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A primer on the use of mouse models for identifying direct sex chromosome effects that cause sex differences in non-gonadal tissues

Overview of attention for article published in Biology of Sex Differences, December 2016
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Title
A primer on the use of mouse models for identifying direct sex chromosome effects that cause sex differences in non-gonadal tissues
Published in
Biology of Sex Differences, December 2016
DOI 10.1186/s13293-016-0115-5
Pubmed ID
Authors

Paul S. Burgoyne, Arthur P. Arnold

Abstract

In animals with heteromorphic sex chromosomes, all sex differences originate from the sex chromosomes, which are the only factors that are consistently different in male and female zygotes. In mammals, the imbalance in Y gene expression, specifically the presence vs. absence of Sry, initiates the differentiation of testes in males, setting up lifelong sex differences in the level of gonadal hormones, which in turn cause many sex differences in the phenotype of non-gonadal tissues. The inherent imbalance in the expression of X and Y genes, or in the epigenetic impact of X and Y chromosomes, also has the potential to contribute directly to the sexual differentiation of non-gonadal cells. Here, we review the research strategies to identify the X and Y genes or chromosomal regions that cause direct, sexually differentiating effects on non-gonadal cells. Some mouse models are useful for separating the effects of sex chromosomes from those of gonadal hormones. Once direct "sex chromosome effects" are detected in these models, further studies are required to narrow down the list of candidate X and/or Y genes and then to identify the sexually differentiating genes themselves. Logical approaches to the search for these genes are reviewed here.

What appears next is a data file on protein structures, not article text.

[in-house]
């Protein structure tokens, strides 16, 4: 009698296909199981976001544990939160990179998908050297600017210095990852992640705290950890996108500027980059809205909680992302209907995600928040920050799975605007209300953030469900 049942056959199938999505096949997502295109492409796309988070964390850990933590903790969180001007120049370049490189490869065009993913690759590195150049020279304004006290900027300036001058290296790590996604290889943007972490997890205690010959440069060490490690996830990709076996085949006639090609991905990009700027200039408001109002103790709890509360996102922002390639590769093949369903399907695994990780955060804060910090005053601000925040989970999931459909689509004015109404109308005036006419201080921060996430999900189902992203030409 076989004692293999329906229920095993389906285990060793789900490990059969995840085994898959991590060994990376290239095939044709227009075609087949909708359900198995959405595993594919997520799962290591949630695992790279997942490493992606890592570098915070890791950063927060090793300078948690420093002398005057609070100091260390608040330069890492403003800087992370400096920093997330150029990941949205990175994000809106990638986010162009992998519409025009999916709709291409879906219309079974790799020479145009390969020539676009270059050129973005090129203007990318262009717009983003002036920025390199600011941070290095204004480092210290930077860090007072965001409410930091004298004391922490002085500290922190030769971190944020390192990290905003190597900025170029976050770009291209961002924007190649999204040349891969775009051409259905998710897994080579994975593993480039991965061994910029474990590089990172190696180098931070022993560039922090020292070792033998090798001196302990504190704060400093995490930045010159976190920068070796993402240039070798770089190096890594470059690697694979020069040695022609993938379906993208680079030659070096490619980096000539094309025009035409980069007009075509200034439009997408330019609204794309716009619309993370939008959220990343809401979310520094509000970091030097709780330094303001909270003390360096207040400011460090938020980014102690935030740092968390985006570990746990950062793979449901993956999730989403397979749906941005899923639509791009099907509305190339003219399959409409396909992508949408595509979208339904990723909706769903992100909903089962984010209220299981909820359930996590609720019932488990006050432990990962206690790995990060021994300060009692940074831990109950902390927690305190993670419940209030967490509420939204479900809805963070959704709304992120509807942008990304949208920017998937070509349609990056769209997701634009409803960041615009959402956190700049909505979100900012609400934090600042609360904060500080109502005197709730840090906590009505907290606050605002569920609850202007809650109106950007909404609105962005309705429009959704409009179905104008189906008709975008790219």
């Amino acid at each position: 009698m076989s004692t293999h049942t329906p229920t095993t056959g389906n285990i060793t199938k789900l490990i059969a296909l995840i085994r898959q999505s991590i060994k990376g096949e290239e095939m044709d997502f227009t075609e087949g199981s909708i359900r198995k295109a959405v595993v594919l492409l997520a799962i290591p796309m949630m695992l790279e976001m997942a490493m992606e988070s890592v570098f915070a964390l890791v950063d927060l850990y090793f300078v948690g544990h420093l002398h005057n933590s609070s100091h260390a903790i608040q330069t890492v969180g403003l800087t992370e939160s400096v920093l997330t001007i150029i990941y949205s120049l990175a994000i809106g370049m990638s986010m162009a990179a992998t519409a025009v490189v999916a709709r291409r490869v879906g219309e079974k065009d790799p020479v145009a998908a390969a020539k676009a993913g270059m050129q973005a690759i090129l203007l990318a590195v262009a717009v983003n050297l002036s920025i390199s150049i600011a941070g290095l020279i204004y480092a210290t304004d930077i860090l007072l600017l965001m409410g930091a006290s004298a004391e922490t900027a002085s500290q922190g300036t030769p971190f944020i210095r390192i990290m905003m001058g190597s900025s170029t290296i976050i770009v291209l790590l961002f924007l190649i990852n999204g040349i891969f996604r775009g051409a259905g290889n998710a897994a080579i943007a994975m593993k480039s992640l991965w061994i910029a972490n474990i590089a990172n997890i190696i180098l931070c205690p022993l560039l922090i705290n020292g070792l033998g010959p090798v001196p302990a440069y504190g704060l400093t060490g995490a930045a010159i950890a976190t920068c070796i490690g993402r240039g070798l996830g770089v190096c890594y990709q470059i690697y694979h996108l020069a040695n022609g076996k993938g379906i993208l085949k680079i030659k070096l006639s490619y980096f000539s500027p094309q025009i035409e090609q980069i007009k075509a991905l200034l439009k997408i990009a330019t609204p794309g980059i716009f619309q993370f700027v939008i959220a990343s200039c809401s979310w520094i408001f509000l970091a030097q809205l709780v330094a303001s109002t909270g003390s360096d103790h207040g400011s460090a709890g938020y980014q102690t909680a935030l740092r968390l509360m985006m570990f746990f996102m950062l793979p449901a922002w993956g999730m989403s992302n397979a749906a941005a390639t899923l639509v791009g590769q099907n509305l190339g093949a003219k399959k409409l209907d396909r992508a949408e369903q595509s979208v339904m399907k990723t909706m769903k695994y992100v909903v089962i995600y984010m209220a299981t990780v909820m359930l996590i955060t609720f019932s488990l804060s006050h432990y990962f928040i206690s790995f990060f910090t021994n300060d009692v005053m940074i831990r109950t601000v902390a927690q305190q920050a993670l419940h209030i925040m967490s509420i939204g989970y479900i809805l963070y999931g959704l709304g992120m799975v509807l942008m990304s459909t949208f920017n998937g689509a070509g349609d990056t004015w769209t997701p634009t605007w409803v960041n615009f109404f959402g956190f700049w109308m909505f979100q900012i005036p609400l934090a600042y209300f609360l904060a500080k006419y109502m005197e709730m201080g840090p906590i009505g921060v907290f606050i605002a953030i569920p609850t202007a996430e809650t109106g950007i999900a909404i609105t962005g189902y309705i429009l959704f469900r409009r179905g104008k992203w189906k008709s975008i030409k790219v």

Twitter Demographics

The data shown below were collected from the profile of 1 tweeter who shared this research output. Click here to find out more about how the information was compiled.

Mendeley readers

The data shown below were compiled from readership statistics for 57 Mendeley readers of this research output. Click here to see the associated Mendeley record.

Geographical breakdown

Country Count As %
United Kingdom 1 2%
Unknown 56 98%

Demographic breakdown

Readers by professional status Count As %
Student > Ph. D. Student 18 32%
Researcher 6 11%
Student > Master 6 11%
Professor > Associate Professor 5 9%
Student > Bachelor 5 9%
Other 12 21%
Unknown 5 9%
Readers by discipline Count As %
Biochemistry, Genetics and Molecular Biology 16 28%
Agricultural and Biological Sciences 13 23%
Medicine and Dentistry 7 12%
Neuroscience 7 12%
Immunology and Microbiology 1 2%
Other 4 7%
Unknown 9 16%

Attention Score in Context

This research output has an Altmetric Attention Score of 1. This is our high-level measure of the quality and quantity of online attention that it has received. This Attention Score, as well as the ranking and number of research outputs shown below, was calculated when the research output was last mentioned on 08 February 2017.
All research outputs
#7,829,003
of 9,031,451 outputs
Outputs from Biology of Sex Differences
#147
of 163 outputs
Outputs of similar age
#256,438
of 309,864 outputs
Outputs of similar age from Biology of Sex Differences
#6
of 6 outputs
Altmetric has tracked 9,031,451 research outputs across all sources so far. This one is in the 1st percentile – i.e., 1% of other outputs scored the same or lower than it.
So far Altmetric has tracked 163 research outputs from this source. They typically receive a lot more attention than average, with a mean Attention Score of 11.7. This one is in the 1st percentile – i.e., 1% of its peers scored the same or lower than it.
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